Non-African Poetry- "Bisney Poplar" by G.M HOPKINS - SS2 Literature Past Questions & Answers - page 1

1

What is the primary theme of "Binsey Poplars"?
   

A

Love and romance
 

B

Nature and environmental destruction
 

C

Religious faith
   

D

Political activism

CORRECT OPTION: b
2

 What is the poet's attitude toward the poplar trees in the poem?
  

A

Joyful
   b)

   **Answer: c) Lamenting their loss**

B

Indifferent
   

C

Lamenting their loss

D

Annoyed

CORRECT OPTION: c
3

What is the poetic style used by Gerard Manley Hopkins in this poem?
  

A

Blank verse
   

  

B

Free verse

C

Sonnet

D

Sprung rhythm

CORRECT OPTION: d
4

Discuss the theme of nature and environmental destruction in "Binsey Poplars." How does the poet convey his concern about the impact of human actions on the natural world? Use specific examples from the poem to support your analysis.

In "Binsey Poplars," Gerard Manley Hopkins laments the destruction of poplar trees and expresses his deep concern about the impact of human actions on the environment. He uses vivid imagery to describe the felling of the trees and highlights the irreversible damage caused by these actions. The poet's use of the phrase "felled, felled, are all felled" underscores the extent of destruction. Moreover, Hopkins' refrain "O if we but knew what we do" reflects his belief that people are often unaware of the consequences of their actions on the natural world. This theme of environmental destruction serves as a warning to readers about the importance of preserving nature.

5

Explore the use of poetic devices and techniques in "Binsey Poplars." How does Gerard Manley Hopkins employ elements such as sprung rhythm, alliteration, and enjambment to enhance the poem's impact and musicality?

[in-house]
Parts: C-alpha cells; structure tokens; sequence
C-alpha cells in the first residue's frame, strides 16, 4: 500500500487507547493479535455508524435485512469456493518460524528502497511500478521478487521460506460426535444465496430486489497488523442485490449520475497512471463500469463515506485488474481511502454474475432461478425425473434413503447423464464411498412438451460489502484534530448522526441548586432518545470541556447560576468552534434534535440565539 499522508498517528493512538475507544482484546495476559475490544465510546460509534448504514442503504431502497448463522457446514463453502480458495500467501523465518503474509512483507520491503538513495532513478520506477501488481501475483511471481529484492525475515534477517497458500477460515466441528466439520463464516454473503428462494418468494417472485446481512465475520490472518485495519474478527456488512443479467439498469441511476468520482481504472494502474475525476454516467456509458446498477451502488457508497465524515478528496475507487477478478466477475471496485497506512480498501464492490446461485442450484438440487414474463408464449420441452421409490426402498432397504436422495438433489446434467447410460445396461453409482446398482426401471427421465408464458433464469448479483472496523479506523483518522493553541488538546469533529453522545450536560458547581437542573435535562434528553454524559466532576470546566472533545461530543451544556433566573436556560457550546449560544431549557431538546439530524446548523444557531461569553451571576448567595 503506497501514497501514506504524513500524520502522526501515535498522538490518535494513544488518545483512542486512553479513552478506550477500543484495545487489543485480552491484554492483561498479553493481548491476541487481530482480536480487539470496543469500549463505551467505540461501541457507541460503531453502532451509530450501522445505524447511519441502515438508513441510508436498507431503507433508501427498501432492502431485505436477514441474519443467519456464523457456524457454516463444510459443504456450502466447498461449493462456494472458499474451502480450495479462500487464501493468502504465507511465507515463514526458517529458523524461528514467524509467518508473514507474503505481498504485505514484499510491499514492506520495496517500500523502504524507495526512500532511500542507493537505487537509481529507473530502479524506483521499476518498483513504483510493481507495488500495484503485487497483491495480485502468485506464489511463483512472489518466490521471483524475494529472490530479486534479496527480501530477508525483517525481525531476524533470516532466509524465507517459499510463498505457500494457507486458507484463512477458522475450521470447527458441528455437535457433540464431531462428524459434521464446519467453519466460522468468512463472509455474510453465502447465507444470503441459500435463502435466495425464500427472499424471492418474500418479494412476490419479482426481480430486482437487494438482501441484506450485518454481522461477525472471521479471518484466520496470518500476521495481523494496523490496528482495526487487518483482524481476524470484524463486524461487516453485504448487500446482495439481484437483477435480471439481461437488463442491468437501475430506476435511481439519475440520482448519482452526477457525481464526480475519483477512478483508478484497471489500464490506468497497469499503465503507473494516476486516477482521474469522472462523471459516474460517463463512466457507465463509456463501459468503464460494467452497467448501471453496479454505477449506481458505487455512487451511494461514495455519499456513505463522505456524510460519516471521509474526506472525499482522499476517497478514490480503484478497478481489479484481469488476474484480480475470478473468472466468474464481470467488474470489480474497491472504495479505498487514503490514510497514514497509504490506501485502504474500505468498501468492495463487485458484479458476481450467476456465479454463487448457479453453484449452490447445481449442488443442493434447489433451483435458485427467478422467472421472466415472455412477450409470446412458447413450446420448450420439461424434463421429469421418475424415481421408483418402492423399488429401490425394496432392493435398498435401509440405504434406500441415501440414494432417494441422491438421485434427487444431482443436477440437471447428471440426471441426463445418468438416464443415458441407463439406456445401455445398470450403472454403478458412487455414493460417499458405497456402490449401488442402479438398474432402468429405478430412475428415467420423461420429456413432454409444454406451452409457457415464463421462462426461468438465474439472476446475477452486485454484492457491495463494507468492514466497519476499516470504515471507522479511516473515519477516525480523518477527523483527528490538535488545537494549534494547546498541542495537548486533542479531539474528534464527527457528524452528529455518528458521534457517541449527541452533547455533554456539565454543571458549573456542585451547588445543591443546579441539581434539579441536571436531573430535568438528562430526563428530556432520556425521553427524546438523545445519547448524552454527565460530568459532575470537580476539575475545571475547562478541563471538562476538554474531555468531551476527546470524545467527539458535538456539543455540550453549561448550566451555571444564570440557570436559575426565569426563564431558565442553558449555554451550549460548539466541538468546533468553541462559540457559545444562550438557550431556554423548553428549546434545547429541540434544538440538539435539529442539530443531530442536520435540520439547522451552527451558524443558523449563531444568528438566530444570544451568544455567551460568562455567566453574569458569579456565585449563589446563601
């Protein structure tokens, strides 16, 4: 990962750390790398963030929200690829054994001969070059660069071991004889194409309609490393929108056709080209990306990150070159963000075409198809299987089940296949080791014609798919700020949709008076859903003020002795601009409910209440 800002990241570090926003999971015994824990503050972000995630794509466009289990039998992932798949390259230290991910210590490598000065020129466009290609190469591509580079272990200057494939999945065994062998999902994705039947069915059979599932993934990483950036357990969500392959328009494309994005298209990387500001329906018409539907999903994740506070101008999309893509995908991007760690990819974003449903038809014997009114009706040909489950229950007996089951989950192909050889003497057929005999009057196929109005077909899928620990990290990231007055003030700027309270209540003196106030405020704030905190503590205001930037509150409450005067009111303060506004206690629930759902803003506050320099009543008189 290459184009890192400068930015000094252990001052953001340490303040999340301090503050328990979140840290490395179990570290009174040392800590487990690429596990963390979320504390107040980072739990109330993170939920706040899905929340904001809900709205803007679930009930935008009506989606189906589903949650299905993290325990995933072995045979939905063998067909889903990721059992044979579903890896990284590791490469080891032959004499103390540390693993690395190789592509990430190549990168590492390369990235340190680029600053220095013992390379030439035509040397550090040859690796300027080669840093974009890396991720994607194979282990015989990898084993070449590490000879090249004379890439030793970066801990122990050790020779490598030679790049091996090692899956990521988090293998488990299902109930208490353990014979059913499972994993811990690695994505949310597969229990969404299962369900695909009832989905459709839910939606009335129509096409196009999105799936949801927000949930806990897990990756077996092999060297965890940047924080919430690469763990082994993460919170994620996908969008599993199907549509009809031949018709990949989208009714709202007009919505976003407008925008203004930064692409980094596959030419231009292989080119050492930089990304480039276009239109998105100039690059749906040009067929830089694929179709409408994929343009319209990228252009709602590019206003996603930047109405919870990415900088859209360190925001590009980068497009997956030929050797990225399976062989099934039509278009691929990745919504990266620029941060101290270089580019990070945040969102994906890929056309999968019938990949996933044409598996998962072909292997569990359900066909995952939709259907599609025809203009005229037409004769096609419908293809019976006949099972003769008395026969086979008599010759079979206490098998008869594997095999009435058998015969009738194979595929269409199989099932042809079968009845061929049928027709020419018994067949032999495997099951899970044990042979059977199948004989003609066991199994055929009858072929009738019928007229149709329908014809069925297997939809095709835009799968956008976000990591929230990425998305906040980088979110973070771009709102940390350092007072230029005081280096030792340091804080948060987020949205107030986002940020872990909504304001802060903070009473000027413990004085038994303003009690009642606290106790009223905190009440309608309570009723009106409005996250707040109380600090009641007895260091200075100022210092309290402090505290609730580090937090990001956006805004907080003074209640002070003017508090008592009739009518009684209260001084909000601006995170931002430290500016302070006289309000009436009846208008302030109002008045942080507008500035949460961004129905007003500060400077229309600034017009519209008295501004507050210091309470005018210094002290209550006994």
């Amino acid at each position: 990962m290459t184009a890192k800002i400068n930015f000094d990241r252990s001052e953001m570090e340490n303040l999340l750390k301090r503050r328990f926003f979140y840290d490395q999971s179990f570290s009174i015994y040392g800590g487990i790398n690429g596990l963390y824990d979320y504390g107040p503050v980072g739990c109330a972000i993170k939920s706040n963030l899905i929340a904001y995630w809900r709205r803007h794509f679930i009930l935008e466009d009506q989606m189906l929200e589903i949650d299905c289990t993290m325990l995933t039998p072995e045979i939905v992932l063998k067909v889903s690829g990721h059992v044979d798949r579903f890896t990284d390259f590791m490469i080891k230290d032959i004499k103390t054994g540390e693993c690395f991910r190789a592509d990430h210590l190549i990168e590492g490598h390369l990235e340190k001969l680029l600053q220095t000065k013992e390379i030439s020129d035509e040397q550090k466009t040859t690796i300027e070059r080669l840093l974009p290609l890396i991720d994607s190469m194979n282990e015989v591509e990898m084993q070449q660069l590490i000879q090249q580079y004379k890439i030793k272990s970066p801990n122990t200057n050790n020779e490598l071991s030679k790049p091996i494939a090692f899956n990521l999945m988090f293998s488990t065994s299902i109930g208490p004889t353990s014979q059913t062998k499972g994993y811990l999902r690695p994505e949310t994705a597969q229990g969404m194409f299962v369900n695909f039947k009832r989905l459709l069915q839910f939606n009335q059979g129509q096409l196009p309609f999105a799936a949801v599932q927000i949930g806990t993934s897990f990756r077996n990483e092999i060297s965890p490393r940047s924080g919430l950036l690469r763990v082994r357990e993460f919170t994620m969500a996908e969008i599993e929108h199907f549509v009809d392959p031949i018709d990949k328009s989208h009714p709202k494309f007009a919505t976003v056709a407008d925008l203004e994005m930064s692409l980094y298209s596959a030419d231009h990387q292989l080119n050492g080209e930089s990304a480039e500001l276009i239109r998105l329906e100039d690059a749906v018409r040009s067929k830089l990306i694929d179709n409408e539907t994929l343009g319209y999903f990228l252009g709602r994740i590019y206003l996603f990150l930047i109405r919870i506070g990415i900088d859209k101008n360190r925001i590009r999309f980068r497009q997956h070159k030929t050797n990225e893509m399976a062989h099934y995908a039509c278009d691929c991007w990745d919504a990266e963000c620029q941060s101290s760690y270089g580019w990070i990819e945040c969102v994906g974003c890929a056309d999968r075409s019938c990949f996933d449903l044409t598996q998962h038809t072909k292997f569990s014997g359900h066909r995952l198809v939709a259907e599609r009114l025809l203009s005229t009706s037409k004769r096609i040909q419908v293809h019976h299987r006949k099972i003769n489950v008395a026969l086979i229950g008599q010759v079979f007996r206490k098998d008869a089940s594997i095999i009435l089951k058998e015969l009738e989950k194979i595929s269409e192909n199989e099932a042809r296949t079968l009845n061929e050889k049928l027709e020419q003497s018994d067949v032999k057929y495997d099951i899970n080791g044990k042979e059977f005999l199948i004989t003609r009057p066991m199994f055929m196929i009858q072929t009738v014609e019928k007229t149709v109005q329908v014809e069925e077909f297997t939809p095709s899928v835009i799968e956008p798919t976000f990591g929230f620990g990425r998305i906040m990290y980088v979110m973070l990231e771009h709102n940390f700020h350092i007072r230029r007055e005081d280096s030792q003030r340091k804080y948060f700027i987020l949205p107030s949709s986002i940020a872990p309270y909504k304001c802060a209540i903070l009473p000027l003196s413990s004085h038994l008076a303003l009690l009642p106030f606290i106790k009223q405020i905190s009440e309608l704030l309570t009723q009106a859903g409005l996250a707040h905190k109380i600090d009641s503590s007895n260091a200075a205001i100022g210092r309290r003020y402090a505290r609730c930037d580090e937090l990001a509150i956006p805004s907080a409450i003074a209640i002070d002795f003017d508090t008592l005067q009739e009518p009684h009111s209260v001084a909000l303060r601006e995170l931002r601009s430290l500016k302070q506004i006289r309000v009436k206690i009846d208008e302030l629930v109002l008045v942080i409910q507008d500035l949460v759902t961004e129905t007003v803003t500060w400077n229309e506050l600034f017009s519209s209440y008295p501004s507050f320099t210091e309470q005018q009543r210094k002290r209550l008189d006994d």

Gerard Manley Hopkins employs a unique and distinctive style in "Binsey Poplars" that includes the use of sprung rhythm, alliteration, and enjambment to create a musical and impactful poem. Sprung rhythm, characterized by irregular stressed syllables, adds a sense of surprise and vitality to the verses. The repetition of the word "felled" with its abrupt, monosyllabic sound in the first stanza accentuates the finality of the trees' destruction. Additionally, alliteration and assonance, as seen in lines like "swift, slow; sweet, sour; adazzle, dim," contribute to the poem's musical quality. Enjambment, where lines flow into each other without punctuation, creates a continuous and flowing rhythm, enhancing the overall aesthetic appeal of the poem. These techniques serve to make the poem not only a lament for the loss of nature but also a beautiful and musical piece of art.

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